Hazara, including their cyberactivists, together with activists across the globe, are tweeting #StopHazaraGenocide. So far, the hashtag has become a trend in several countries, including the so-called Afghanistan, where the ongoing genocide is happening. The Twitter storm started after the latest genocide attack in the west of Kabul, Dasht-e-Barchi, killing dozens of the Hazara students, primarily females in an education center called Kaaj, who stood against the anti-women and anti-Hazara rules of the terrorist group Taliban.
Most of the time, the propaganda machine of the Taliban group and its ethno-nationalist supporters do not take responsibility, and they do blame ISIS, another terrorist group that has many members and supporters among the Taliban.
The genocide of the Hazara people has a long history and roots, back to the 19th century. According to an open letter from hundreds of internationally recognized poets, “in the 19th century, during the rule of Afghan Dost Mohammad Khan, The Hazara, made up about 67% of their country’s population. However, many Hazara faced forced displacement during this period. At the end of the century, Afghan king, Abdurrahman Khan, with British support, planned the genocide of the Hazara. More than 62% were killed, thousands were sold as slaves and many parts of the Hazara’s lands had been invaded. After these crimes, in this area, the name Afghanistan appeared on maps.”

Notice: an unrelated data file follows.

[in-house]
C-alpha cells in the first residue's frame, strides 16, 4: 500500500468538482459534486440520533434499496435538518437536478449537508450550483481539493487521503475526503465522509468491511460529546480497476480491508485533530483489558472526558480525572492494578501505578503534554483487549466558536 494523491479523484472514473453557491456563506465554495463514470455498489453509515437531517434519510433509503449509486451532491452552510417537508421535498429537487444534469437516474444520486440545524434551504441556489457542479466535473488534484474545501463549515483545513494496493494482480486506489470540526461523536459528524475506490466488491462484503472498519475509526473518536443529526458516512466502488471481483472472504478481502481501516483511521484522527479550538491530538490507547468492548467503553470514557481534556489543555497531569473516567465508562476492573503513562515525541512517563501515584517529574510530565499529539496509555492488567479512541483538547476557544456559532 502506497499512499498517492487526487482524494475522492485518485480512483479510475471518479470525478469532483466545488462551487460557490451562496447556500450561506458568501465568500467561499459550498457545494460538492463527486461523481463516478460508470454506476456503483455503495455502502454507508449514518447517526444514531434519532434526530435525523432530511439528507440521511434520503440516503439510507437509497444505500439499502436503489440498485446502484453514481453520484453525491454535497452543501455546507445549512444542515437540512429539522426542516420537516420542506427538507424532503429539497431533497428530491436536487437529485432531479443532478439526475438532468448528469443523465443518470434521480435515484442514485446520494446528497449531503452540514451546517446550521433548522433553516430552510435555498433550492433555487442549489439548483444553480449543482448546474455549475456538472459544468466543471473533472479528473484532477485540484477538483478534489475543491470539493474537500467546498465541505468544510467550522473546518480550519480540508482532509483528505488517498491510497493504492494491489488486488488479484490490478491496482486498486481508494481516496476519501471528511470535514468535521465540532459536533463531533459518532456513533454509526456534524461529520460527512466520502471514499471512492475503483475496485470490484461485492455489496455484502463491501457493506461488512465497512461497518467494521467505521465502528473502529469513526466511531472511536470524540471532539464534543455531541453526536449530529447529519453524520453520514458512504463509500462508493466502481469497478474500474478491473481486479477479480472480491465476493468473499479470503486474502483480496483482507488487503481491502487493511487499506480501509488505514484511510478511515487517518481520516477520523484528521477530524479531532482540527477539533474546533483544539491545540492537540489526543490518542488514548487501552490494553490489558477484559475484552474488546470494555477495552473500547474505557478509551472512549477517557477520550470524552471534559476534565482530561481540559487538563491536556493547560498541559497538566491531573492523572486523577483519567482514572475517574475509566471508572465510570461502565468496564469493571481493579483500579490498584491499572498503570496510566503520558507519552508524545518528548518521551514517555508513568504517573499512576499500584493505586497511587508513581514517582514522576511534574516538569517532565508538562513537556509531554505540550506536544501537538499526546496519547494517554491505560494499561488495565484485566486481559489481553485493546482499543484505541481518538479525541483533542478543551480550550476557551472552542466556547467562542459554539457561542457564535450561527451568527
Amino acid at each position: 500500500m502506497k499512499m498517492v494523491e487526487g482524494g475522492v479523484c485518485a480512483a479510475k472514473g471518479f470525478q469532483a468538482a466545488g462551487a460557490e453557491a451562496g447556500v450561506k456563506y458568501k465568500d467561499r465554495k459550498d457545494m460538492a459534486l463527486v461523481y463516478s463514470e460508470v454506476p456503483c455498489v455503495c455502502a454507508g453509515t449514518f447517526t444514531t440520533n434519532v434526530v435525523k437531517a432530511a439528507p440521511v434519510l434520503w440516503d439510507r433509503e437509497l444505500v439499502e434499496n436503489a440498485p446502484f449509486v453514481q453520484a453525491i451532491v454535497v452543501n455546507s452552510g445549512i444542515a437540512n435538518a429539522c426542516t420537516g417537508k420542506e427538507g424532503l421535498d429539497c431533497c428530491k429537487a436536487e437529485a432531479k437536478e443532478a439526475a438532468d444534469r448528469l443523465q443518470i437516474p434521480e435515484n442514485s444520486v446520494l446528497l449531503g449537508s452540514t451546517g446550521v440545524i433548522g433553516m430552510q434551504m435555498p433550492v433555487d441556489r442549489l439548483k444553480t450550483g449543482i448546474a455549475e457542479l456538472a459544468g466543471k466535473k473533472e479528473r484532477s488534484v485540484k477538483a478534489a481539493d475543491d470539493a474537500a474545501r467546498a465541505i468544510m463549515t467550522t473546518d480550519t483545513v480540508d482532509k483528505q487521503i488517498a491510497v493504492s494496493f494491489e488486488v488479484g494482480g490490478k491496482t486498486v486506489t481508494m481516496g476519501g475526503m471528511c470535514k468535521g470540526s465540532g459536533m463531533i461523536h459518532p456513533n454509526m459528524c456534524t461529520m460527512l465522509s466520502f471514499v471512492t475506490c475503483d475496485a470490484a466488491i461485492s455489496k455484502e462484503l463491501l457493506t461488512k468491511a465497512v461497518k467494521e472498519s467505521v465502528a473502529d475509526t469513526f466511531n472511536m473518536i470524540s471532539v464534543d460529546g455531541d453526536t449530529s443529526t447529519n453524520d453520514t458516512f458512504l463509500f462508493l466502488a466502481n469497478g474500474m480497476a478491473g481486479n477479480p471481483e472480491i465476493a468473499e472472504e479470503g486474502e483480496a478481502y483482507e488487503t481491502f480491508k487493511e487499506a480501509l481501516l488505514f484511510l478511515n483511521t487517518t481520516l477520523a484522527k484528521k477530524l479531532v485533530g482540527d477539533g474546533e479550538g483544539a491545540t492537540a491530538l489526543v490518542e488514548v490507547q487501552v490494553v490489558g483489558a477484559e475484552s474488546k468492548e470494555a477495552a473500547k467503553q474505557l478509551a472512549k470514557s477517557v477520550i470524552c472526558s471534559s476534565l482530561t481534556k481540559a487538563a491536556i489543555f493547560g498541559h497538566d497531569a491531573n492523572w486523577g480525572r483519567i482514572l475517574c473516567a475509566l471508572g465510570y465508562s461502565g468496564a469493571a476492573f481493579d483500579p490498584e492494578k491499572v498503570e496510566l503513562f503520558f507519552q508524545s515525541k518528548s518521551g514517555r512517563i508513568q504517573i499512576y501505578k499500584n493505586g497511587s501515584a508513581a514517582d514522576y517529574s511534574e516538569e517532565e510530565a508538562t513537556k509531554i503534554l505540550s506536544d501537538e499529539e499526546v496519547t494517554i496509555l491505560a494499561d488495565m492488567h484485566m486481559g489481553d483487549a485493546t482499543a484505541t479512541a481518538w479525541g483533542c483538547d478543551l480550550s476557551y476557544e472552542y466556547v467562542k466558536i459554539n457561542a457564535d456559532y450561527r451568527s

The same open letter highlights that “the entire 20th-century history has been marked by killings of Hazaras and systematic discrimination against them.”
While the hashtag #StopHazaraGenocide has become a trend in several countries and cyberactivists are still tweeting, Hazara women inside Hazaristan and some cities like Kabul, Mazar I Sharif, and Herat hold rallied the cause of stopping the long-term and ongoing genocide of the Hazara. Many also protested in countries like the USA, Canada, Germany, and Pakistan, and Hazara organizations also planned other protests for the coming days.